Marjorie Gottlieb Wolfe Marjorie Gottlieb Wolfe
Marjorie Gottlieb Wolfe Marjorie Wolfe
by Marjorie Gottlieb Wolfe

The Yiddish word meaning letter is (der) “briv.”

In the Talmudic times the use of letters became a necessity and nearly every town had its official letter-writer (“libeliarius”). The Rabbis forbade a scholar (“gelerntner”) to reside in a city where there was no such functionary.

In the Jan. 2, 2012 issue of The New Yorker, Roger Angell wrote a piece titled, “Life And Letters.” He writes about tweets and texts, Facebook chat, e-mails, and “snail mail.” But he says that “Letters aren’t exactly going away. Condolence letters can’t be sent out from our laptops, and maybe not love letters either..”

Angell says, “Writing regularly to several people—a parent, a friend who’s moved to another coast, a daughter or son away at college—requires one to keep separate mental ledgers, storing up the weather or the idle thoughts or the disasters we need to pass on.” He admits that some letters ramble; some are boring; some are funny (“komish” in Yiddish).

And in the 2011 book, “Bread to Eat & Clothes to Wear - Letters from Jewish Migrants in the Early Twentieth Century” by Gur Alroey, we read,

“Between 1870 and 1898, slightly more than a half-million Jews immigrated to the United States. Upon arrival, they began to send letters to their families, and infor- mation about the New Jewish communities was printed in the newspaper. In this way, a worldwide network of communication developed between the massive Jewish populations in Eastern Europe and the new Jewish communities overseas…”

Yes, as historian Irving Howe says, Jews came to America because they were hungry (“hungerik”), persecuted, and because life in Russia or Poland had become insufferable/intolerable (“nit tsu fartrogn”).

One of the most touching letters in Alroey’s book was written in 1913 by Hasi Bogoklavske.
American Jewish Historical Society, I-91, Box 122

October 9, 1913
09 Oct. 1913 Zhovnino (Note: There are no details about this town.)

Esteemed, prominent gentlemen of the Removal Office. I can thank you many times over for saving a family from the miserable life of being tormented by hunger because my husband left me in Russia with five children and came to New York and was unable to make a living even for himself. Imagine, , dear friends, what it was like with him unable to help my five children and me. Then we found the benevolent Removal Office which was our savior. Perhaps you remember that on April 22 you sent my husband to Milwaukee, Wisconsin. And since he has been staying there my eyes have opened. He started to earn money little by little and started to send me money to live on. His name is Yoysef Bogoslavske. But, my dear friends, I have one more urgent request for you. Perhaps you can do my children and me a great kindness and help us out with the ship tickets. Although my husband is now earing $12 a week, he must still keep enough to live on. My children and I must live, and everthing is so expensive now, we barely have enough for food and for the children to study Yiddish at the very least. But it costs good money and the children are becoming ruined because I can’t put them with good teachers, and their aptitudes are very good. And my husband writes that in America it doesn’t cost anything for children to study. Therefore, my dear gentlemen, please have pity on my children and save them from this cursed place Russia.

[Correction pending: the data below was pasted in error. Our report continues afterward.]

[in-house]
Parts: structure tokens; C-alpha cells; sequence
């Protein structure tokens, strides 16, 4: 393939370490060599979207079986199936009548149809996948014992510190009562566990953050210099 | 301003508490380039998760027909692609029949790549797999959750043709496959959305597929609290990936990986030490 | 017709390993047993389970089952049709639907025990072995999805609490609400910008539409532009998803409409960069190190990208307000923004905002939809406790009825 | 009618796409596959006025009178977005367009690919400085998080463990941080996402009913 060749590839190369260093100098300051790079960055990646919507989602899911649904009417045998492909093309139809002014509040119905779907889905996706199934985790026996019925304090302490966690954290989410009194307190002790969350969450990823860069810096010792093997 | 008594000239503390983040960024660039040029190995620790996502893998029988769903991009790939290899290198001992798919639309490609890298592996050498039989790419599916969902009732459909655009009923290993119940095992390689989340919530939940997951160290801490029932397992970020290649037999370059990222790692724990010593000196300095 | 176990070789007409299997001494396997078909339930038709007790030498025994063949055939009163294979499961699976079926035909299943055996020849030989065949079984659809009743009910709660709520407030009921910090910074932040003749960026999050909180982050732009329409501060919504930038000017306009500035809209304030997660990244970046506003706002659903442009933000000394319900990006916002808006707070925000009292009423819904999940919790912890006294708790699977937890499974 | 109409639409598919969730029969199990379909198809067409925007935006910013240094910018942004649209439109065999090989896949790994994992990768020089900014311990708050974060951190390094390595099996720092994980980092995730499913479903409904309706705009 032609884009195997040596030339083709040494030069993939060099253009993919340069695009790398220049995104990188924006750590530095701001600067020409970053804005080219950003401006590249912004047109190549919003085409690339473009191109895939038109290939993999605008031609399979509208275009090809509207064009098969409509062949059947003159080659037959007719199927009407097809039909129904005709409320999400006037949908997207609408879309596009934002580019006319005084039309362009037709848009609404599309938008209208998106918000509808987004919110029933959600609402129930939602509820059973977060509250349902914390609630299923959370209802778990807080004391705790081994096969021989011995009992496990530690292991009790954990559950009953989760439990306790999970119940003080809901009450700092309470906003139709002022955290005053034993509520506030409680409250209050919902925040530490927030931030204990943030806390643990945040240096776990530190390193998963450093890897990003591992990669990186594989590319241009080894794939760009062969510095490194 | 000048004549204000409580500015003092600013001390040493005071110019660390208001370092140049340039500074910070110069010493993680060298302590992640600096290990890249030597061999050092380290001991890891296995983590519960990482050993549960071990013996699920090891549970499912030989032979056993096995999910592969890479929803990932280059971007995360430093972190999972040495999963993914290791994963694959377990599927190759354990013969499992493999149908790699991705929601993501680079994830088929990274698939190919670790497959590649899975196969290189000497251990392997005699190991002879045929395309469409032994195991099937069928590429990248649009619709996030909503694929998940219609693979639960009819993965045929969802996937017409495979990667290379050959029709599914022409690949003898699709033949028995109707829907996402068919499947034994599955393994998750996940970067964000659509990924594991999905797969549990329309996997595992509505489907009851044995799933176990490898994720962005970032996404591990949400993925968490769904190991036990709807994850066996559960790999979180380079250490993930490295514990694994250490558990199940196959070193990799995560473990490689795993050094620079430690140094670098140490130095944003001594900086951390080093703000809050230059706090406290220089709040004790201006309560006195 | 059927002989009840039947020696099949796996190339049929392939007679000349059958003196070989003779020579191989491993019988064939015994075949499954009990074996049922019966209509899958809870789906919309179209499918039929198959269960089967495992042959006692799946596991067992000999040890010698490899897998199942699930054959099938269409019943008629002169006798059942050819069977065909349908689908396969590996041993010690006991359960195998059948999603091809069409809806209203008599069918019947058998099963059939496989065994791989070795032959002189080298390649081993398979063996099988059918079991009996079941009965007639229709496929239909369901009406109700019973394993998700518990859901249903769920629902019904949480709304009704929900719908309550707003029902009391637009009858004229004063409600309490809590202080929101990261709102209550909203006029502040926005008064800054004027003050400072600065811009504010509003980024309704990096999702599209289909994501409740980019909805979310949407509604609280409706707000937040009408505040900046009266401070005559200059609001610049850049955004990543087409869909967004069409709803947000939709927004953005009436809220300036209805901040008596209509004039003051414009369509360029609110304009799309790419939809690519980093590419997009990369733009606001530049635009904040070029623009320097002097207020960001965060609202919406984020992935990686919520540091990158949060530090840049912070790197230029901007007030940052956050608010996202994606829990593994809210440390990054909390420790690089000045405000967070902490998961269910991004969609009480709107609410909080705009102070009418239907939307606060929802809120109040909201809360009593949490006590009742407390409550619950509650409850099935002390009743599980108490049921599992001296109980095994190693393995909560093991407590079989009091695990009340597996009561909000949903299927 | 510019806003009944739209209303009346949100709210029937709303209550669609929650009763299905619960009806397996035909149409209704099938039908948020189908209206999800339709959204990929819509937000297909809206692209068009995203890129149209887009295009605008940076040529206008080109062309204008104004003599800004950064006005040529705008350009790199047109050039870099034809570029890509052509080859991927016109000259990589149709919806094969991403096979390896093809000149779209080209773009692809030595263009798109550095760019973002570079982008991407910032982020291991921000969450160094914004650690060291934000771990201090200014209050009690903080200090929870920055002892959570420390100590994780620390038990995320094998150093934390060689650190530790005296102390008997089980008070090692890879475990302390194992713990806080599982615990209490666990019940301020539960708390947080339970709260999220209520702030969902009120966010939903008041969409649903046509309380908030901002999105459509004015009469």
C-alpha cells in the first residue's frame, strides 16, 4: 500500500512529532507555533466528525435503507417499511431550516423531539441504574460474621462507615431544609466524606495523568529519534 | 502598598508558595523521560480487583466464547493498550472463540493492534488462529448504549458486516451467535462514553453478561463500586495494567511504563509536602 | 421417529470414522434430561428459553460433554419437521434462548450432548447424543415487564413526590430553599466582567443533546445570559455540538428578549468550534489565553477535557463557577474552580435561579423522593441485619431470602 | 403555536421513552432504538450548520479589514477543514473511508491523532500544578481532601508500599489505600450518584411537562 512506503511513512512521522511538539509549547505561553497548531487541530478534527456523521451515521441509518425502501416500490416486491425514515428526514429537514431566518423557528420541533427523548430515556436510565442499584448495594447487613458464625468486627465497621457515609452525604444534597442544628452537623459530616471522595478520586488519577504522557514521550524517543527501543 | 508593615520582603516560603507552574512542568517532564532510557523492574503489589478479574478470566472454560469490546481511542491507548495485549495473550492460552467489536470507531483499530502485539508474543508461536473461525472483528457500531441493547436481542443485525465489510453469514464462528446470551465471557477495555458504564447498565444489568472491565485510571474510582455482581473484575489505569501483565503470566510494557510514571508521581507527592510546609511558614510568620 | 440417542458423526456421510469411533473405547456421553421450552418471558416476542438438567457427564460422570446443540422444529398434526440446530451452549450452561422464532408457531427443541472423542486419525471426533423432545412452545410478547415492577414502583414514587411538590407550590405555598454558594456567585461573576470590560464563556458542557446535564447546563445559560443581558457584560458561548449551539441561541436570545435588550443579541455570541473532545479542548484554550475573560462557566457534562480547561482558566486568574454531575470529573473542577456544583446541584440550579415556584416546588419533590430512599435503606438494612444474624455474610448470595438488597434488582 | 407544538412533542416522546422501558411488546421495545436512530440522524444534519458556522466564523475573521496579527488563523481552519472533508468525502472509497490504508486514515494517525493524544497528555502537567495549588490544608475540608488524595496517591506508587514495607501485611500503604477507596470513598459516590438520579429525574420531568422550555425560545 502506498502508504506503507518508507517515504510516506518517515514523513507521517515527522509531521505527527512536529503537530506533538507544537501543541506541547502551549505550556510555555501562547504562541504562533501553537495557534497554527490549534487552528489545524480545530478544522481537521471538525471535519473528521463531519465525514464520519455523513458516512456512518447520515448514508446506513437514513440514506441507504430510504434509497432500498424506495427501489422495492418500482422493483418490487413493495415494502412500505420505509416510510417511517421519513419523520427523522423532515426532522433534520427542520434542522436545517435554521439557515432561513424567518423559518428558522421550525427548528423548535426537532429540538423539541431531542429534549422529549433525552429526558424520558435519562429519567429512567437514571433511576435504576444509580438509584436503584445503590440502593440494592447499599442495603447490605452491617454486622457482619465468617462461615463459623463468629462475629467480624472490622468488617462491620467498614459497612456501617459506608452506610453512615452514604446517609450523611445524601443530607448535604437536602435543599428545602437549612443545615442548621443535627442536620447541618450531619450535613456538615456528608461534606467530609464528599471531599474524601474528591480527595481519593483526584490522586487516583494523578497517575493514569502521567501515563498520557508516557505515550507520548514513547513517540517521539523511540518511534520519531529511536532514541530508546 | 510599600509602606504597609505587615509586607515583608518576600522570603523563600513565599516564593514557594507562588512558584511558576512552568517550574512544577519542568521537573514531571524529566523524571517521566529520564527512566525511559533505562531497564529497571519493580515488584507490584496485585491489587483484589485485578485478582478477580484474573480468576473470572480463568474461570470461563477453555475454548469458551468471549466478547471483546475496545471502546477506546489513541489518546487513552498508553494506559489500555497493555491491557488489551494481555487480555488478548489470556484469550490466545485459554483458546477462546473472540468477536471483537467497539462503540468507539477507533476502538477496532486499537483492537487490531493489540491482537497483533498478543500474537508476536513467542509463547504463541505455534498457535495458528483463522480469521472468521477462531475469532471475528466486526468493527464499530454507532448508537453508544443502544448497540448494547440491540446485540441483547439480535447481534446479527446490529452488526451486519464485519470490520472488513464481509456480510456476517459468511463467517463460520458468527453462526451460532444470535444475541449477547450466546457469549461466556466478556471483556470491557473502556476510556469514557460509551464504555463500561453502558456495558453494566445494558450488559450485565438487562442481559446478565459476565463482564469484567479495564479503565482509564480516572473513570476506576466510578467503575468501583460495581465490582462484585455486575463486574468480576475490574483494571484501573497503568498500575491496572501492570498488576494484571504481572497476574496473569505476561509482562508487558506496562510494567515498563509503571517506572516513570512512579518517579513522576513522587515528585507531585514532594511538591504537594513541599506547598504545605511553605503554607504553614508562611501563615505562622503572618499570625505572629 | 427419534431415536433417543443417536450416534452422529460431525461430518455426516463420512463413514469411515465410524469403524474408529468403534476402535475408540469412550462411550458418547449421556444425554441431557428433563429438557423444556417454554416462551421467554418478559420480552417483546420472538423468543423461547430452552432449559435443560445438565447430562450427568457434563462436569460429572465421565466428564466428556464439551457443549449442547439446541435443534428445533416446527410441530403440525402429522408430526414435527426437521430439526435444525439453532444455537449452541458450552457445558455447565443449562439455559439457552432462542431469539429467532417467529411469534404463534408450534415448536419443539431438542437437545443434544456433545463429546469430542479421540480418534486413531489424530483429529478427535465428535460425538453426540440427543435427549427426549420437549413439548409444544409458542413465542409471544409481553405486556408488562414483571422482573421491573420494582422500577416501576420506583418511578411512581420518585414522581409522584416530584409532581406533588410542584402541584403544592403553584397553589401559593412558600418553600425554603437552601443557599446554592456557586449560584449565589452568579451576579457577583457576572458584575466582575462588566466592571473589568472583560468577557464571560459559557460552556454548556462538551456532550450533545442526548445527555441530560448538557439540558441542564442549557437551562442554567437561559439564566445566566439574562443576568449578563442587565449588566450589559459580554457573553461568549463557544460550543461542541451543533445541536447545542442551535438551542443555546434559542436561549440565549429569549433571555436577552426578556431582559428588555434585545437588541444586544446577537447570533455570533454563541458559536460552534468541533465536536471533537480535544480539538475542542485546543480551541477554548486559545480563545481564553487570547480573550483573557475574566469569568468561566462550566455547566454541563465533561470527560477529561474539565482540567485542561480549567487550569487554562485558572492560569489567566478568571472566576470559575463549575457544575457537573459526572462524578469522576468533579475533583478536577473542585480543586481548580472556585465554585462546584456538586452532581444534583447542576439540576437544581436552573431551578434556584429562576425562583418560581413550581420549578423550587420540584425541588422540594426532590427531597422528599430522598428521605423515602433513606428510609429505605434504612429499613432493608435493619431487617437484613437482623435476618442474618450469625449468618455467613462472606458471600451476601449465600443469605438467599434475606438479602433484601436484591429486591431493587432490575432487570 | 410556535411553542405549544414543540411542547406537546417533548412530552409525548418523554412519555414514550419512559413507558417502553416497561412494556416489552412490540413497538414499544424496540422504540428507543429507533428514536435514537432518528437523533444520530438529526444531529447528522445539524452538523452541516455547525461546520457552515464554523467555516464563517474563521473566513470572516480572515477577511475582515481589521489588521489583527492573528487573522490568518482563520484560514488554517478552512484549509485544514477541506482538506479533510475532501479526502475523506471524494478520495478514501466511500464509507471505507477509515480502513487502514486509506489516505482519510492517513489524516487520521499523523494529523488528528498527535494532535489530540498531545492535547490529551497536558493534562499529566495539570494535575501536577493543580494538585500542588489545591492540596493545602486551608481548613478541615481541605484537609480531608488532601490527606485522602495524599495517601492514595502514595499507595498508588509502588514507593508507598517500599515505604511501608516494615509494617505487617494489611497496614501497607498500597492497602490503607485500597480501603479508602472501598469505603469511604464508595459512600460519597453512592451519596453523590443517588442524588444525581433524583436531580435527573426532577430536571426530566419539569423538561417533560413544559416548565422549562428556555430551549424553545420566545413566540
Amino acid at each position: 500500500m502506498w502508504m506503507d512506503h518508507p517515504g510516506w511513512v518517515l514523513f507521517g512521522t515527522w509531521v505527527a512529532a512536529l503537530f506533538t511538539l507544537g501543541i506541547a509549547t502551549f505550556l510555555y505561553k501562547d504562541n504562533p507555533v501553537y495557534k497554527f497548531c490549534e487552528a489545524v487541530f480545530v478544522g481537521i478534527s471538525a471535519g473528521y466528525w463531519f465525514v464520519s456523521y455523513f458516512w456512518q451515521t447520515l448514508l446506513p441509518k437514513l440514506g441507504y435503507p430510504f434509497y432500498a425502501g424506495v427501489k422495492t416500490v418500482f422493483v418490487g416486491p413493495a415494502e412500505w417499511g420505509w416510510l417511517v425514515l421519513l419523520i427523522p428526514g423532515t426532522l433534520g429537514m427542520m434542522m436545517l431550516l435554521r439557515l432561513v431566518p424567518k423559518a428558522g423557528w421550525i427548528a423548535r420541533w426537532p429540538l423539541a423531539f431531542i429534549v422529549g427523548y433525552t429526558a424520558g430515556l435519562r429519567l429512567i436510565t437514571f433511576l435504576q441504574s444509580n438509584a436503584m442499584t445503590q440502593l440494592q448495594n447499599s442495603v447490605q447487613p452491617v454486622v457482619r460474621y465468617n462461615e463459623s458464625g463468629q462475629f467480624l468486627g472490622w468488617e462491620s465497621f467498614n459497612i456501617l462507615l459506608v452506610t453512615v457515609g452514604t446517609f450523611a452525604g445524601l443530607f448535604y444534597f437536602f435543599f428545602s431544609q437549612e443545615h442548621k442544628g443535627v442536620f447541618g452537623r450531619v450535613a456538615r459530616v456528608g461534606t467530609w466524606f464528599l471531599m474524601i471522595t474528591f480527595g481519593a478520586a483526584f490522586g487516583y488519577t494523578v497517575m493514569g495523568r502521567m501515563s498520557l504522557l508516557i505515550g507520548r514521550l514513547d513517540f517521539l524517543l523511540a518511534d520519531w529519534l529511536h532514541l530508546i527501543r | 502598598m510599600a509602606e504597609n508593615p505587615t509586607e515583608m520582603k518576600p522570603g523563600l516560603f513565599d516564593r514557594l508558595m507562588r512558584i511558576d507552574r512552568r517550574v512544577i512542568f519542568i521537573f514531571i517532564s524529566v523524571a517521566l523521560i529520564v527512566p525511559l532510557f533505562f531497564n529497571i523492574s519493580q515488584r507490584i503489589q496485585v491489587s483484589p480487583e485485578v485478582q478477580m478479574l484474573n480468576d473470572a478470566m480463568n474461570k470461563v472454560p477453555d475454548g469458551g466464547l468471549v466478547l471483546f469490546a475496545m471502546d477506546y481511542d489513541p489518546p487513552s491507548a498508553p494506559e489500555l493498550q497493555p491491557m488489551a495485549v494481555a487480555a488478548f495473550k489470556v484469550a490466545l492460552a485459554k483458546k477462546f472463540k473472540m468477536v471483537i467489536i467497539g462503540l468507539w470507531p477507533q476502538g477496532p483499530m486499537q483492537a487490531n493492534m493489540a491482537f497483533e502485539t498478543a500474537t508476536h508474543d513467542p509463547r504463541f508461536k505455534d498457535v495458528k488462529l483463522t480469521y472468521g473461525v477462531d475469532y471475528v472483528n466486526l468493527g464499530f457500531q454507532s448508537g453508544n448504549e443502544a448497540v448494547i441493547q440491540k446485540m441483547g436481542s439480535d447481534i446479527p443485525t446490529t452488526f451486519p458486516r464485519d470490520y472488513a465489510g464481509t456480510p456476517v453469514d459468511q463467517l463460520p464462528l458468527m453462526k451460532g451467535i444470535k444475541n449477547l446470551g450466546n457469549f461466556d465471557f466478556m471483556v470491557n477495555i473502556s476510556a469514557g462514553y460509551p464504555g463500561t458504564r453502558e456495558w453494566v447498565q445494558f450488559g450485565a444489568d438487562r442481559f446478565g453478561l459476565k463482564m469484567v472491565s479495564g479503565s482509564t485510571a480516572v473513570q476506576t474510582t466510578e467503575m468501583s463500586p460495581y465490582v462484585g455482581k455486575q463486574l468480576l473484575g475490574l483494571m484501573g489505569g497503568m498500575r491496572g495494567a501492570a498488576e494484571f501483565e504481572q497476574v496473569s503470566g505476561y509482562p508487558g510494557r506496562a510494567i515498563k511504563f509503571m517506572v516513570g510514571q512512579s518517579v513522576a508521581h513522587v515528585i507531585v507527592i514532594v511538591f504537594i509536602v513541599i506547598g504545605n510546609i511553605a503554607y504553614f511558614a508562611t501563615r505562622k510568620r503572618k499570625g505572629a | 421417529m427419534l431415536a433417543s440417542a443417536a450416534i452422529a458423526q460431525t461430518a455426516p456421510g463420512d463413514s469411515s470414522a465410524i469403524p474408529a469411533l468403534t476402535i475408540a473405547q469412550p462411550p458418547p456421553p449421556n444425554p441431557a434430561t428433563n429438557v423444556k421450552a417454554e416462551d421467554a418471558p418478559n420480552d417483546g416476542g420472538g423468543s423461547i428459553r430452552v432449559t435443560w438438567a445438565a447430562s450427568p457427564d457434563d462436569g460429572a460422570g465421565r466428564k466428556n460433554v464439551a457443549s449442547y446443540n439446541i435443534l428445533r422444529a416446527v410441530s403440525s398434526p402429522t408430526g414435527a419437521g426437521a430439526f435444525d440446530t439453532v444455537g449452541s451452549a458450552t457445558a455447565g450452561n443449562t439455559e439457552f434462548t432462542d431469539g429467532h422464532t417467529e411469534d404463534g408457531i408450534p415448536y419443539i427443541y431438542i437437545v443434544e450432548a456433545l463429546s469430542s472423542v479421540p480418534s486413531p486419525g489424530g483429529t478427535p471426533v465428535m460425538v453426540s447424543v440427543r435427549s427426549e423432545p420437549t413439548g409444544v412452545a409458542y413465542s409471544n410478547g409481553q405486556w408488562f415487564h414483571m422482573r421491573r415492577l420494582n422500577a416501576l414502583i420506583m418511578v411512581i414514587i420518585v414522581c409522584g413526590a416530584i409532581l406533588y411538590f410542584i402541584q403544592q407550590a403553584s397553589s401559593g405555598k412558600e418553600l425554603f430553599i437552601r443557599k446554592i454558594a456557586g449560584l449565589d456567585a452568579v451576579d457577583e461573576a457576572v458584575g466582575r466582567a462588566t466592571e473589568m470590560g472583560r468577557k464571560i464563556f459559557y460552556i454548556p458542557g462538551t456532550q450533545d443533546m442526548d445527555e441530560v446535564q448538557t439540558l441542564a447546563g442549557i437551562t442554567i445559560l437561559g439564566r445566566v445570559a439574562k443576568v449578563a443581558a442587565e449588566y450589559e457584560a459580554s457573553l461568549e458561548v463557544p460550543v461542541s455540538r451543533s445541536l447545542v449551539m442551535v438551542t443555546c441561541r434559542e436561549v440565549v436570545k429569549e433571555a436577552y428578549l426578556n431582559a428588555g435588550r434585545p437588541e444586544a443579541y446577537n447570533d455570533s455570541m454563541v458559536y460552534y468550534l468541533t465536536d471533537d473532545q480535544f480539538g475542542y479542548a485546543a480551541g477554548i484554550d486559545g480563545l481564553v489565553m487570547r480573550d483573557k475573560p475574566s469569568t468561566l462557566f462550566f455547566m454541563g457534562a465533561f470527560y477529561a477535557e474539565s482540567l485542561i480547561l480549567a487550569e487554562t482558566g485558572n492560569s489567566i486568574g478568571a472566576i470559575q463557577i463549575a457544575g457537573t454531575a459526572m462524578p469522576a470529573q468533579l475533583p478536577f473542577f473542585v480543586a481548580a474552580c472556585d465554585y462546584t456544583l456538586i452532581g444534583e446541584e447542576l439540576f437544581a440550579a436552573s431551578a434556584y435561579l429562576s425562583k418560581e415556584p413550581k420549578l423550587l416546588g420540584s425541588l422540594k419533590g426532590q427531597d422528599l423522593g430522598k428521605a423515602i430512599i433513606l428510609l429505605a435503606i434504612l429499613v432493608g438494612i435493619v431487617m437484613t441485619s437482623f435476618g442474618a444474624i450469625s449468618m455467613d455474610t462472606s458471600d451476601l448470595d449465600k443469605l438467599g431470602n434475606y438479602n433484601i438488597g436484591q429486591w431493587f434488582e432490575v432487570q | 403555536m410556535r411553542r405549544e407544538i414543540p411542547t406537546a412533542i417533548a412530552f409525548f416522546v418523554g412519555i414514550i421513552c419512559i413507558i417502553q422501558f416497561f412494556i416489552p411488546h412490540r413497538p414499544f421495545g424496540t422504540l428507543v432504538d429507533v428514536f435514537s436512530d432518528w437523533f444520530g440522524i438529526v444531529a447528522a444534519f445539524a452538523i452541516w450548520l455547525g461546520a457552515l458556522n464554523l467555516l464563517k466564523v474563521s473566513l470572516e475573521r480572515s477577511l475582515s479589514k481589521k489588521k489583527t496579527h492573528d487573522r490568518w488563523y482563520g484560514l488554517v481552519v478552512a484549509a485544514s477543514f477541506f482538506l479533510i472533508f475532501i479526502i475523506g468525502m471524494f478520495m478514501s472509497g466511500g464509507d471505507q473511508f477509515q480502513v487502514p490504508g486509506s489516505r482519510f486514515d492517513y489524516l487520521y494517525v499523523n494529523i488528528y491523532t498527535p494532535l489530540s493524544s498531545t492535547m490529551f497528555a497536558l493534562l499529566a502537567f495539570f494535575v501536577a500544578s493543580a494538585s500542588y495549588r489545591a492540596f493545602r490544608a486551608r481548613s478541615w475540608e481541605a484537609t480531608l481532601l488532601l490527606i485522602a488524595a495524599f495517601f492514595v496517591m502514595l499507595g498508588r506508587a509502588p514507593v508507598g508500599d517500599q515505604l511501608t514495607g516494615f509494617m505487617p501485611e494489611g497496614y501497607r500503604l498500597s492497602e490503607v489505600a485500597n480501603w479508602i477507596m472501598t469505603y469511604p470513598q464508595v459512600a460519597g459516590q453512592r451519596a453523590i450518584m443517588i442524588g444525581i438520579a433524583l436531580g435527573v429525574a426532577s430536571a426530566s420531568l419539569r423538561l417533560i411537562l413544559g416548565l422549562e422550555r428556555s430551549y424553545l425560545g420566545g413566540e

Dear gentlemen, best friends, how could I have dared to go to you with such an urgent request? Because my husband writes me frequent letters and I have yet to receive one in which he doesn’t thank you for doing him so much good. So I figured that you won’t refuse my request and you will do me a favor. I think my children will be forever grateful to you and if you won’t do this for me, I don’t know how I will ever be able to bring my children to America and whether I will be able to make respectable people out of them. The names of my family: my name is Hasi Bogoslavske. I’m thirty-four. My older child, a girl, Yate-Mirl, eleven years old, my son Borekh nine years old, my daughter, Menye, seven years old, a little boy Shmuel- Meyer, five years old, and a little girl, Nekhome, one year old. This is my family. I beg you not to be cut off from your good hearts and that you do for my children the good that you do for the whole world and we will not forget you. There is no one here in Russia who we can count on for a favor, so I have my hopes pinned on you.

Be well, from me, Hasi Bogosklavske.

This is my husband’s address:
Mr. Joe Bogoslawsky
481-3-St. Milwaukee, Wis.

And this is my address:
Shtetl of Zhovnino
Zolotonosha Country
Poltava Province
Khasye, Boguslavka
I highly recommend Gur Alroey’s book, “Bread to Eat & Clothes to Wear - Letters from Jewish Migrants in the Early Twentieth Century,” Wayne State University Press, Detroit, Michigan 48201

Marjorie Wolfe
  Marjorie Gottlieb Wolfe